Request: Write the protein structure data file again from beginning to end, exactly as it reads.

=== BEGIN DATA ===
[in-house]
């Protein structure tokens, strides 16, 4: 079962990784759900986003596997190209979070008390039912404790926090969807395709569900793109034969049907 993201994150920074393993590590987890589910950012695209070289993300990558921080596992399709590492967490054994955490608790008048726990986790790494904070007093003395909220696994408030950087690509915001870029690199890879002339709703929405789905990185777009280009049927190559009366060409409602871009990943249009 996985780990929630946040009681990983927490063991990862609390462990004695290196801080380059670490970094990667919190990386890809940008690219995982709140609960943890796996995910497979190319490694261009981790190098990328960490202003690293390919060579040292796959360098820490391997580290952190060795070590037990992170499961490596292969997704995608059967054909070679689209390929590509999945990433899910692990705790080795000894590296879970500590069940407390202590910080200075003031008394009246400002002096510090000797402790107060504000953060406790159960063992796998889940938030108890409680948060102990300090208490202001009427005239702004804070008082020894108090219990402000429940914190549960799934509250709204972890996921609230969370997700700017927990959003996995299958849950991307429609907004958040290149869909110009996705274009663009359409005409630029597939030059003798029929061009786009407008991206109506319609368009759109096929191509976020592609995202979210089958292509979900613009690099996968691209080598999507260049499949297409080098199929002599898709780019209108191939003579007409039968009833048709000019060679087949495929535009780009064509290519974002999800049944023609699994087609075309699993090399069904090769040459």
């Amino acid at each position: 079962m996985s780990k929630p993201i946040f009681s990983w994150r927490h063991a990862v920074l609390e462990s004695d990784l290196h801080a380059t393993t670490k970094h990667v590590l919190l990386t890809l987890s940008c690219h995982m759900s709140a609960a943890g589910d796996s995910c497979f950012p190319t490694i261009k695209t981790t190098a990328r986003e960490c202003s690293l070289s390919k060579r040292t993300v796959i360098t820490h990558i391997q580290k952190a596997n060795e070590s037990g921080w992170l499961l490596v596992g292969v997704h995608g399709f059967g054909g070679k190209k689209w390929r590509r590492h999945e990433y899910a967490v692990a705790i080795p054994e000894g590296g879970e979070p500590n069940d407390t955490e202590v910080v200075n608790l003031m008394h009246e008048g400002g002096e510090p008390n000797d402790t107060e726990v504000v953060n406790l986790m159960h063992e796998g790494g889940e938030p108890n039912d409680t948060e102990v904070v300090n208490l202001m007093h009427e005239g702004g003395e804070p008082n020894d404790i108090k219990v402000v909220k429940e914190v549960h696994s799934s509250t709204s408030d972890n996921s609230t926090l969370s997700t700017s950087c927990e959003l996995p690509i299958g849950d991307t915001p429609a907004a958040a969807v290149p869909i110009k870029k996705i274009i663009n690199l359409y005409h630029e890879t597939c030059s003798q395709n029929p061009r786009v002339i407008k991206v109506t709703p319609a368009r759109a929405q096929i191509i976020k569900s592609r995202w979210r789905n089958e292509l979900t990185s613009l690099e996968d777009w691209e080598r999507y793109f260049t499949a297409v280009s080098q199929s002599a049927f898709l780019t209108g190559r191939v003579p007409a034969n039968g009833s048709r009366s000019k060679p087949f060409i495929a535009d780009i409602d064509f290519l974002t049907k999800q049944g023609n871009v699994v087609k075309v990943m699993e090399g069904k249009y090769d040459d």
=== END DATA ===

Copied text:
[in-house]
């Protein structure tokens, strides 16, 4: 079962990784759900986003596997190209979070008390039912404790926090969807395709569900793109034969049907 993201994150920074393993590590987890589910950012695209070289993300990558921080596992399709590492967490054994955490608790008048726990986790790494904070007093003395909220696994408030950087690509915001870029690199890879002339709703929405789905990185777009280009049927190559009366060409409602871009990943249009 996985780990929630946040009681990983927490063991990862609390462990004695290196801080380059670490970094990667919190990386890809940008690219995982709140609960943890796996995910497979190319490694261009981790190098990328960490202003690293390919060579040292796959360098820490391997580290952190060795070590037990992170499961490596292969997704995608059967054909070679689209390929590509999945990433899910692990705790080795000894590296879970500590069940407390202590910080200075003031008394009246400002002096510090000797402790107060504000953060406790159960063992796998889940938030108890409680948060102990300090208490202001009427005239702004804070008082020894108090219990402000429940914190549960799934509250709204972890996921609230969370997700700017927990959003996995299958849950991307429609907004958040290149869909110009996705274009663009359409005409630029597939030059003798029929061009786009407008991206109506319609368009759109096929191509976020592609995202979210089958292509979900613009690099996968691209080598999507260049499949297409080098199929002599898709780019209108191939003579007409039968009833048709000019060679087949495929535009780009064509290519974002999800049944023609699994087609075309699993090399069904090769040459």
């Amino acid at each position: 079962m996985s780990k929630p993201i946040f009681s990983w994150r927490h063991a990862v920074l609390e462990s004695d990784l290196h801080a380059t393993t670490k970094h990667v590590l919190l990386t890809l987890s940008c690219h995982m759900s709140a609960a943890g589910d796996s995910c497979f950012p190319t490694i261009k695209t981790t190098a990328r986003e960490c202003s690293l070289s390919k060579r040292t993300v796959i360098t820490h990558i391997q580290k952190a596997n060795e070590s037990g921080w992170l499961l490596v596992g292969v997704h995608g399709f059967g054909g070679k190209k689209w390929r590509r590492h999945e990433y899910a967490v692990a705790i080795p054994e000894g590296g879970e979070p500590n069940d407390t955490e202590v910080v200075n608790l003031m008394h009246e008048g400002g002096e510090p008390n000797d402790t107060e726990v504000v953060n406790l986790m159960h063992e796998g790494g889940e938030p108890n039912d409680t948060e102990v904070v300090n208490l202001m007093h009427e005239g702004g003395e804070p008082n020894d404790i108090k219990v402000v909220k429940e914190v549960h696994s799934s509250t709204s408030d972890n996921s609230t926090l969370s997700t700017s950087c927990e959003l996995p690509i299958g849950d991307t915001p429609a907004a958040a969807v290149p869909i110009k870029k996705i274009i663009n690199l359409y005409h630029e890879t597939c030059s003798q395709n029929p061009r786009v002339i407008k991206v109506t709703p319609a368009r759109a929405q096929i191509i976020k569900s592609r995202w979210r789905n089958e292509l979900t990185s613009l690099e996968d777009w691209e080598r999507y793109f260049t499949a297409v280009s080098q199929s002599a049927f898709l780019t209108g190559r191939v003579p007409a034969n039968g009833s048709r009366s000019k060679p087949f060409i495929a535009d780009i409602d064509f290519l974002t049907k999800q049944g023609n871009v699994v087609k075309v990943m699993e090399g069904k249009y090769d040459d």